Treating Interstitial CystitisInterstitial Cystitis

Acupuncture and Traditional Chinese Medicine correct imbalances in the body and reset the body to bring it back to health. I like to think of this as hitting the reset button.  Acupuncture can reduce the pain, frequency and discomfort of urination, along with the stress that can come with interstitial cystitis.

According to Chinese medicine, not all people who develop IC get the condition from the same root causes. Symptoms from IC can be overwhelming, affecting work, school, and relationships. Sometimes, IC can be accompanied by additional symptoms including generalized pain and fatigue, digestive issues, and depression. It is important during the initial visit, to take an in-depth history of your symptoms to get a clearer picture.

According to acupuncture, the body is connected by channels (also called meridians) and the body’s energy, called qi (pronounced chee), which flows through these meridians to keep us healthy. When there are imbalances in the qi, illness occurs.

Common imbalances for Interstitial Cystitis include qi weakness, qi stagnation (lack of circulation of qi), and heat. It is not uncommon for people to suffer from more than one of these imbalances and it is important to locate which imbalance is particular to your situation so as to better guide the course of treatment.

Imbalances will correlate with specific symptoms. For example, people with qi weakness, or lack of energy, are often tired and have digestive problems. Those with qi weakness may experience frequent urination, urination at night, and a feeling of fullness in the abdomen. Qi stagnation is a lack of circulation of the energy and can cause pain, bloating, and muscle spasms. Heat in the body can cause dryness, burning urination, abnormal sweating, stiff joints, and headaches.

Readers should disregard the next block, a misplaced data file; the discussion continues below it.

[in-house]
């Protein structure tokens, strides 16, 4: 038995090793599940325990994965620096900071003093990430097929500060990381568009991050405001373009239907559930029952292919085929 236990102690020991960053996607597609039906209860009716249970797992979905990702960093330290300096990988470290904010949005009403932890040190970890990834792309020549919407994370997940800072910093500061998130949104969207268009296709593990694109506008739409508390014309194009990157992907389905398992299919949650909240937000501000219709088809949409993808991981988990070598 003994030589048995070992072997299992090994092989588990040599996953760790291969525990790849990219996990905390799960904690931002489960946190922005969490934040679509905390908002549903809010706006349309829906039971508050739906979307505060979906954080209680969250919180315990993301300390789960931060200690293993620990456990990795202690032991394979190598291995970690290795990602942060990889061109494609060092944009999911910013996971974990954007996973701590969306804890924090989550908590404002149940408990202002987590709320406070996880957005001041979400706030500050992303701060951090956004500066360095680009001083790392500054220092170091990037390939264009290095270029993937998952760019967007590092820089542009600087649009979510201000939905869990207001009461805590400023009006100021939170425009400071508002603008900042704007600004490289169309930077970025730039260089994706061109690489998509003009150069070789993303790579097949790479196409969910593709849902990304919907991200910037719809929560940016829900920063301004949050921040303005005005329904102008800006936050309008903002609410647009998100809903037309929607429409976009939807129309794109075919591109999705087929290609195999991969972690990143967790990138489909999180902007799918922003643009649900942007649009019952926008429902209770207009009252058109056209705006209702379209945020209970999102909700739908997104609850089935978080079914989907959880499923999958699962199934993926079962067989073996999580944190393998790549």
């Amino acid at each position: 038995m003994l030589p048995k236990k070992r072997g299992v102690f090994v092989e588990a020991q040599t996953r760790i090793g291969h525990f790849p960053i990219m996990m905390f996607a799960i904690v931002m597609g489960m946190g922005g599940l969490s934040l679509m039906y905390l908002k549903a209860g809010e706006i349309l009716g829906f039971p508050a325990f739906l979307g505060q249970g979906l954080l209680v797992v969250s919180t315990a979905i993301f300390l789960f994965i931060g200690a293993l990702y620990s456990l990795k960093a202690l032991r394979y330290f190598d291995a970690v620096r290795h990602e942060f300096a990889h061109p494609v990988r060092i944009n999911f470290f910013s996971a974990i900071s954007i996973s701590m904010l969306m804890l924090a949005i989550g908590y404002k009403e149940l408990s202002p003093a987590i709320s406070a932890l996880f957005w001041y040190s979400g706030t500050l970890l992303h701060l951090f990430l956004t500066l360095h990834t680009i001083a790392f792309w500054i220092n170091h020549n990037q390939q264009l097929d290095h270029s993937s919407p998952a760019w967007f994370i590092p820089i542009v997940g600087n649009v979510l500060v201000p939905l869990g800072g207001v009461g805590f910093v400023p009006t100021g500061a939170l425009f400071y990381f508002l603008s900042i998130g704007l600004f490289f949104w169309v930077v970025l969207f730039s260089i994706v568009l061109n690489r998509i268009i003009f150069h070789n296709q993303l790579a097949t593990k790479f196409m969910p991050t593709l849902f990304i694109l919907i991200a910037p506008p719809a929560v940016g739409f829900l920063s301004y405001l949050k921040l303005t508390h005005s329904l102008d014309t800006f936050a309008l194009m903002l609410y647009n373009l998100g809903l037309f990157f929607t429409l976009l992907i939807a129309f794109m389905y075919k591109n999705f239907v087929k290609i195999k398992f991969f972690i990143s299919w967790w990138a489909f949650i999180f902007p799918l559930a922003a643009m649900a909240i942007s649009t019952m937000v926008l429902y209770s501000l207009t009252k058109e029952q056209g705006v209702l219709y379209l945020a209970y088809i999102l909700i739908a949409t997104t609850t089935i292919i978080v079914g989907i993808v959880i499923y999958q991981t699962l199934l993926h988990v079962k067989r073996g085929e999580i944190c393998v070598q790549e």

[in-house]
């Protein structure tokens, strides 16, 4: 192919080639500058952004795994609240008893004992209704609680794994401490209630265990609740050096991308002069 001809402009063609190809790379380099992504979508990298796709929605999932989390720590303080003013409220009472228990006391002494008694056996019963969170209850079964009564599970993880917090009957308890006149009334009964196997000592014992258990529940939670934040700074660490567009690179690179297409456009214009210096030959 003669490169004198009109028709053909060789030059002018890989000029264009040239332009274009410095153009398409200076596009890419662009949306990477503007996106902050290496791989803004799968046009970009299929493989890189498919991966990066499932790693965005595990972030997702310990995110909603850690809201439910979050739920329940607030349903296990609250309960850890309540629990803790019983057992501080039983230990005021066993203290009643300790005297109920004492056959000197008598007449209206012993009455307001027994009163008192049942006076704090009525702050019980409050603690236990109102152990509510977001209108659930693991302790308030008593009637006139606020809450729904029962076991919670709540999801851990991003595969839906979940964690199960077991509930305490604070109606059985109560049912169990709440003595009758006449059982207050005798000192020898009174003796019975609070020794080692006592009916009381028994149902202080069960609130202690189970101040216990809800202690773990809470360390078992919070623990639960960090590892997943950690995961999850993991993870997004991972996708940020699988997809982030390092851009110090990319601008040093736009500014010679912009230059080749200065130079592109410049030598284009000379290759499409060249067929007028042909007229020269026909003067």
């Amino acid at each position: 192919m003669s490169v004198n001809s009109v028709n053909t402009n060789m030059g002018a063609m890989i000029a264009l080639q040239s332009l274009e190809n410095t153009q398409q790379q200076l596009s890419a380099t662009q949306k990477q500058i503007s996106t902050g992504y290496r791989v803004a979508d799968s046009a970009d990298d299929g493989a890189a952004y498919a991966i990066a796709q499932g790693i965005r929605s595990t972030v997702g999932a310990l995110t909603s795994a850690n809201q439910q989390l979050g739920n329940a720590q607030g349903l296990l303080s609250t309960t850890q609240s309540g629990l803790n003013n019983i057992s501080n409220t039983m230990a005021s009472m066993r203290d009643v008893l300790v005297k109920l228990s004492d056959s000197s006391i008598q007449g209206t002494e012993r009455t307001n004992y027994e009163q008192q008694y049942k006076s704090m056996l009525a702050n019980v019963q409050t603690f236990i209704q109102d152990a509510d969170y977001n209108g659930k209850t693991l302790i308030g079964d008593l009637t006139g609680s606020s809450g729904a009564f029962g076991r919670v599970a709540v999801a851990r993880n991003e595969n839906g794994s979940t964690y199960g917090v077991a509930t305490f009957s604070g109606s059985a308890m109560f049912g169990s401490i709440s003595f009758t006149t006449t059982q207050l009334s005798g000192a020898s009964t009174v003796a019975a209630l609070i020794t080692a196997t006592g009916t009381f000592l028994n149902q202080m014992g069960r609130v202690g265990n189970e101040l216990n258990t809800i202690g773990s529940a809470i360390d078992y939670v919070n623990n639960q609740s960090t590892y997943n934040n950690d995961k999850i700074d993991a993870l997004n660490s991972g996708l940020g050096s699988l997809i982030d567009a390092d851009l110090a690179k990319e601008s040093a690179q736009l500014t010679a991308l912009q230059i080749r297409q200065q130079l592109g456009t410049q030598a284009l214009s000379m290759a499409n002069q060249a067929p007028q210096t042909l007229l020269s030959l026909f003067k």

Acupuncture Treatment of IC

Acupuncture is a holistic treatment that address the whole person. I will also consider muscle tightness in the pelvis, back, abdomen, and legs when treating a person. Trigger points in the gluteus maximus and medius, adductor magnus, and illopsoas, are taken into account because they can produce pain in the pelvic floor. Another common symptom is sacro-iliac joint dysfunction, which can also be an important factor in treatment.

Once the proper imbalance is identified, the acupuncture point prescription is tailored specifically to correct that imbalance. Acupuncture points are then placed along the channels in order to regulate the flow of energy. Channels are located on the surface of the body but also internally. This is why thin Acupuncture needles, which lightly penetrate the skin, can work to treat pain and illness of the bladder associated with Interstitial Cystitis.